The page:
The fact that Oklahoma's jury instructions don't “reiterate[e] all the terms of” Okla. Stat. Ann. tit. 21, § 652(C) (1994) in one instruction, but rather “referenc[e] one alternative term to the exclusion of all others” in each of several separate instructions, indicates that Okla. Stat. Ann. tit. 21, § 652(C) (1994) “contains a list of elements, each one of which goes toward a separate crime.” Mathis, 136 S. Ct. at 2257; see also United States v. Bouziden, No. CIV-16-516-C, 2017 WL 149988, at *2 (W.D. Okla. Jan. 13, 2017) (concluding that Oklahoma manslaughter statute is divisible based on fact that Oklahoma has three separate jury instructions, each with separate elements, for three ways of violating statute); United States v. Hullum, No. 11-CR-00127-DME-02, 2016 WL 7178312, at *4 n.5 (D. Colo. Dec. 9, 2016) (treating statute as divisible because Tenth Circuit pattern jury instructions don't list together the alternative methods of violating statute).

Under these circumstances, we conclude that Oklahoma's jury instructions “speak plainly,” Mathis, 136 S. Ct. at 2257: Okla. Stat. Ann. tit. 21, § 652(C) (1994)'s statutory alternatives are elements, not means. Thus, the district court didn't err in treating Okla. Stat. Ann. tit. 21, § 652(C) (1994) as divisible and applying the modified categorical approach.

C

But that doesn't end our analysis. Even assuming that Okla. Stat. Ann. tit. 21, § 652(C) (1994) is divisible, Burtons argues that the specific offense he was convicted of—i.e., assault and battery with a deadly weapon—doesn't qualify as a violent felony under § 924(e)(2)(B)(i)'s elements clause. And because it can no longer qualify as a violent felony under § 924(e)(2)(B)(ii)'s now-defunct residual clause, see Johnson, 135 S. Ct. at 2557, Burtons argues the district court erred in denying his § 2255 motion.

According to Burtons, Okla. Stat. Ann. tit. 21, § 652(C) (1994) defines the offense of assault and battery with a deadly weapon as (1) an assault and battery (2) upon another person (3) with a deadly weapon. Burtons asserts this offense doesn't satisfy § 924(e)'s elements clause because it doesn't “ha[ve] as an element the use, attempted use, or threatened use of physical force against the person of another.” § 924(e)(2)(B)(i).

In support, Burtons advances a three-part argument. First, he points out that in this context, “the phrase ‘physical force’ means violent force—that is, force capable of causing physical pain or injury to another person.” Johnson v. United States (Curtis Johnson), 559 U.S. 133, 140 (2010) (quoting § 924(e)(2)(B)(i)). Yet under Oklahoma law, “only the slightest touching is necessary to constitute the ‘force or violence’ element of battery.” Steele v. State, 778 P.2d 929, 931 (Okla. Crim.App. 1989). Thus, Burtons concludes, simple battery under Oklahoma law doesn't involve the type of “violent force” required by Curtis Johnson, 559 U.S. at 140.

Second, Burtons asserts that under Oklahoma law, “assault is merely an attempt to commit a battery.” Aplt. Br. 15. Thus, he reasons, assault can be “an offer or attempt involving the merest touching,” id. at 16, which likewise wouldn't satisfy Curtis Johnson's definition of force, see 559 U.S. at 140.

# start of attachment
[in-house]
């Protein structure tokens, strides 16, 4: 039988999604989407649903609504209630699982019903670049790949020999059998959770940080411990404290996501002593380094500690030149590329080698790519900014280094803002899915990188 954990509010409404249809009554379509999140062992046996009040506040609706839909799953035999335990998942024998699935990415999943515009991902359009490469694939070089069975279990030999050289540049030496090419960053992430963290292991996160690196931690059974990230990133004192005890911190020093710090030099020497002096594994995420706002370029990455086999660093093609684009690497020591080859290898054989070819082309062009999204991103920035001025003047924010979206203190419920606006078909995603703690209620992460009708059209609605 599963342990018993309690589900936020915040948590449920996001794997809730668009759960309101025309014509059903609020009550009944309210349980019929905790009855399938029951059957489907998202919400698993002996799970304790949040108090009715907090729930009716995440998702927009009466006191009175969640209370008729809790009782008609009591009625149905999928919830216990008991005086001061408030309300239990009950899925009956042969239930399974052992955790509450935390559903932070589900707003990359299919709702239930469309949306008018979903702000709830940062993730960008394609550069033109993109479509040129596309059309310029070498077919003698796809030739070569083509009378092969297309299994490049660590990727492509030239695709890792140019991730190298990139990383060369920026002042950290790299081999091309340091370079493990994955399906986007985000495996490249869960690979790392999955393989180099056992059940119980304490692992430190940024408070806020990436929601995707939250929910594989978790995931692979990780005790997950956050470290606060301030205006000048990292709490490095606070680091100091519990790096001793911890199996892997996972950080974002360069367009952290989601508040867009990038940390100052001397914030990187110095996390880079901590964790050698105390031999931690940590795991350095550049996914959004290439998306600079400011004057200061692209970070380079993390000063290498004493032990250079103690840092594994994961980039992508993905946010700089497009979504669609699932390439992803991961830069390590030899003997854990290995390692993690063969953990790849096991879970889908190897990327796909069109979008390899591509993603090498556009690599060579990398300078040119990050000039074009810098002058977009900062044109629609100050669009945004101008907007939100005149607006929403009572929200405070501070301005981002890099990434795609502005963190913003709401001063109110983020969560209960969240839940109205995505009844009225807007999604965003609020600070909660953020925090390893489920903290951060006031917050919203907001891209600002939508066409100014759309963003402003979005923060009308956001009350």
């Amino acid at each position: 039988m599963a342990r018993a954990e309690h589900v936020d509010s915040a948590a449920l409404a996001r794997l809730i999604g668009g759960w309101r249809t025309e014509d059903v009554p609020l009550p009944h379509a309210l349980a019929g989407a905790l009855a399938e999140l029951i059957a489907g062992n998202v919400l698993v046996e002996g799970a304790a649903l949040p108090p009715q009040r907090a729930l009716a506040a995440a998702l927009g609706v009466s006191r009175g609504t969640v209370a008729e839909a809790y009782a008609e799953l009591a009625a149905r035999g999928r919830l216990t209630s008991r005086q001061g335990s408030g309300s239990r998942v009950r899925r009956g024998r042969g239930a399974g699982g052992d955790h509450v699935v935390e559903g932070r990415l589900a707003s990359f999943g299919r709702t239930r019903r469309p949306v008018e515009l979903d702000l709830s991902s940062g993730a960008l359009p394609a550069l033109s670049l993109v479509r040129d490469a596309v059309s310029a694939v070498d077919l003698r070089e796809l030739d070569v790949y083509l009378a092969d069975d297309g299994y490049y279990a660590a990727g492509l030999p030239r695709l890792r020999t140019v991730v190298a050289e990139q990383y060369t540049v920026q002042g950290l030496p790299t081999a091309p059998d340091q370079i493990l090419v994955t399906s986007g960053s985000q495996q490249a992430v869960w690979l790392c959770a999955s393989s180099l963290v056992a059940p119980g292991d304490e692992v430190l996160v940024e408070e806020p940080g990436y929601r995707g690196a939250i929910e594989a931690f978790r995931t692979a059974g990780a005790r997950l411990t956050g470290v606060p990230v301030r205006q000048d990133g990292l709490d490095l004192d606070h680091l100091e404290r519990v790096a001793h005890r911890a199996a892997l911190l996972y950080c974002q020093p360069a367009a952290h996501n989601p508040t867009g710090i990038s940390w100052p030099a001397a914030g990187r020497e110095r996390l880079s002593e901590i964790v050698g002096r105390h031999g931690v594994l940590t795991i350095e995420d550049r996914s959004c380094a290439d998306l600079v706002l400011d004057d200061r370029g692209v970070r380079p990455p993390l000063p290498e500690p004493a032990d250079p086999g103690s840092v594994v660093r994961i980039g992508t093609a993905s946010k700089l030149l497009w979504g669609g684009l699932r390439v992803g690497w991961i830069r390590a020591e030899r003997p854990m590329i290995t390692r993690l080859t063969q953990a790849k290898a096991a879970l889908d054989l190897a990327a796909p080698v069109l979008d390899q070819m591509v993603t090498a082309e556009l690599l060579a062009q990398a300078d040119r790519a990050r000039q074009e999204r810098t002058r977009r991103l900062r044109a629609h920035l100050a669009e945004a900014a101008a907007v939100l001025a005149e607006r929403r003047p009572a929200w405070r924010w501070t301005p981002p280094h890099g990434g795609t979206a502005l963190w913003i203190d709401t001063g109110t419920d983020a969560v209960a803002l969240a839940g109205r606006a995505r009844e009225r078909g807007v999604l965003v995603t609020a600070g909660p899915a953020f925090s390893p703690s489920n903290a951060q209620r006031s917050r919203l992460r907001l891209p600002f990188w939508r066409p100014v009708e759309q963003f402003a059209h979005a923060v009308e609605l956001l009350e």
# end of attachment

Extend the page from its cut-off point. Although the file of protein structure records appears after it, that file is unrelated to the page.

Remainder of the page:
Finally, Burtons insists that Okla. Stat. Ann. tit. 21, § 652(C) (1994)'s deadly-weapon element doesn't supply the requisite “use, attempted use, or threatened use of physical force,” § 924(e)(2)(B)(i), to render the offense a violent felony because someone could commit assault and battery with a deadly weapon by, e.g., poking someone with a handgun or tapping someone with a knife.

We don't disagree with Burtons' first assertion; in fact, we recently recognized that “simple battery under Oklahoma law does not satisfy [U.S.S.G. § 4B1.2(a)(1)'s] elements clause because it may be accomplished by a slight touch.” United States v. Taylor, 843 F.3d 1215, 1223 (10th Cir. 2016) (quoting United States v. Mitchell, 653 F. App'x 639, 644 (10th Cir. 2016) (unpublished)), cert. denied, 137 S. Ct. 1608 (2017).5 But while our decision in Taylor provides some support for Burtons' argument, it ultimately forecloses it.

In Taylor, we noted that Oklahoma recognizes two types of assault: (1) “attempted-battery assault” and (2) “apprehension-causing assault.” 843 F.3d at 1224 (quoting Mitchell, 653 F. App'x at 645); see id. at 1223 (“Oklahoma law defines an ‘assault’ as ‘any willful and unlawful attempt or offer with force or violence to do a corporal hurt to another.’ ” (quoting Okla. Stat. Ann. tit. 21, § 641)). What's more, Taylor holds that both attempted-battery assault and apprehension-causing assault—when coupled with “the additional element of a deadly or dangerous weapon”—satisfy the elements clause. Id. at 1224 (quoting Mitchell, 653 F. App'x at 645). Thus, we concluded in Taylor that the defendant's conviction for assault and battery with a dangerous weapon under Okla. Stat. Ann. tit. 21, § 645 constituted a crime of violence under U.S.S.G. § 4B1.2(a)(1)'s elements clause. Taylor, 843 F.3d at 1223-25; see id. at 1224-25 (“[T]he use of a ‘dangerous weapon’ during an assault or battery always ‘constitutes a sufficient threat of force to satisfy the elements clause’ of § 4B1.2(a)(1).” (quoting Mitchell, 653 F. App'x at 645)).